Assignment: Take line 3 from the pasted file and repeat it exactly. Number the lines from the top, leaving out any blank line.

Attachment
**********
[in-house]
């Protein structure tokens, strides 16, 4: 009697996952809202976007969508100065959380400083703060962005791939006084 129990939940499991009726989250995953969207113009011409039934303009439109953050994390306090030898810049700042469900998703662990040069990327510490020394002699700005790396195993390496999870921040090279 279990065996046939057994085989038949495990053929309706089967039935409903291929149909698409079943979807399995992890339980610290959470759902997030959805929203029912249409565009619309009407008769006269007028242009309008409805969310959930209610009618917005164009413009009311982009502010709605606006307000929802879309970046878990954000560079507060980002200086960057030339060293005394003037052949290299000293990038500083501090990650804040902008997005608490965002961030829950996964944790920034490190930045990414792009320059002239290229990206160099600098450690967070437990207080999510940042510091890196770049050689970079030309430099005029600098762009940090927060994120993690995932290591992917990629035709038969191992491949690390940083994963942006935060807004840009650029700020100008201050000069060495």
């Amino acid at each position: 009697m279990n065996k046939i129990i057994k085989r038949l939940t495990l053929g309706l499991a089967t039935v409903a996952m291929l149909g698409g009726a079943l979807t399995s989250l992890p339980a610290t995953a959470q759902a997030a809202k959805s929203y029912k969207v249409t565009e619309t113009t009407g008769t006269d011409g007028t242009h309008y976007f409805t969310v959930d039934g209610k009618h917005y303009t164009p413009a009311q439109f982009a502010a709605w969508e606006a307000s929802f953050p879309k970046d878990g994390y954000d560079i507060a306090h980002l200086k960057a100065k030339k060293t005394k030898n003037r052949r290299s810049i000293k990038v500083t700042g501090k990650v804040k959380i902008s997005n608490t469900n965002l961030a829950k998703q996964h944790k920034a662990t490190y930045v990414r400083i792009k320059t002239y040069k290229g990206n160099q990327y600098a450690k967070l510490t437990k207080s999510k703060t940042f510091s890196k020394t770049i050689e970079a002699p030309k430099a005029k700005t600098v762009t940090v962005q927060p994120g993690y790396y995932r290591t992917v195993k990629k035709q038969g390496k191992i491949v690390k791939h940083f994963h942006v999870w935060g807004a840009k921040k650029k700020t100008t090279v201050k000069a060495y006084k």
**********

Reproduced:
């Amino acid at each position: 009697m279990n065996k046939i129990i057994k085989r038949l939940t495990l053929g309706l499991a089967t039935v409903a996952m291929l149909g698409g009726a079943l979807t399995s989250l992890p339980a610290t995953a959470q759902a997030a809202k959805s929203y029912k969207v249409t565009e619309t113009t009407g008769t006269d011409g007028t242009h309008y976007f409805t969310v959930d039934g209610k009618h917005y303009t164009p413009a009311q439109f982009a502010a709605w969508e606006a307000s929802f953050p879309k970046d878990g994390y954000d560079i507060a306090h980002l200086k960057a100065k030339k060293t005394k030898n003037r052949r290299s810049i000293k990038v500083t700042g501090k990650v804040k959380i902008s997005n608490t469900n965002l961030a829950k998703q996964h944790k920034a662990t490190y930045v990414r400083i792009k320059t002239y040069k290229g990206n160099q990327y600098a450690k967070l510490t437990k207080s999510k703060t940042f510091s890196k020394t770049i050689e970079a002699p030309k430099a005029k700005t600098v762009t940090v962005q927060p994120g993690y790396y995932r290591t992917v195993k990629k035709q038969g390496k191992i491949v690390k791939h940083f994963h942006v999870w935060g807004a840009k921040k650029k700020t100008t090279v201050k000069a060495y006084k």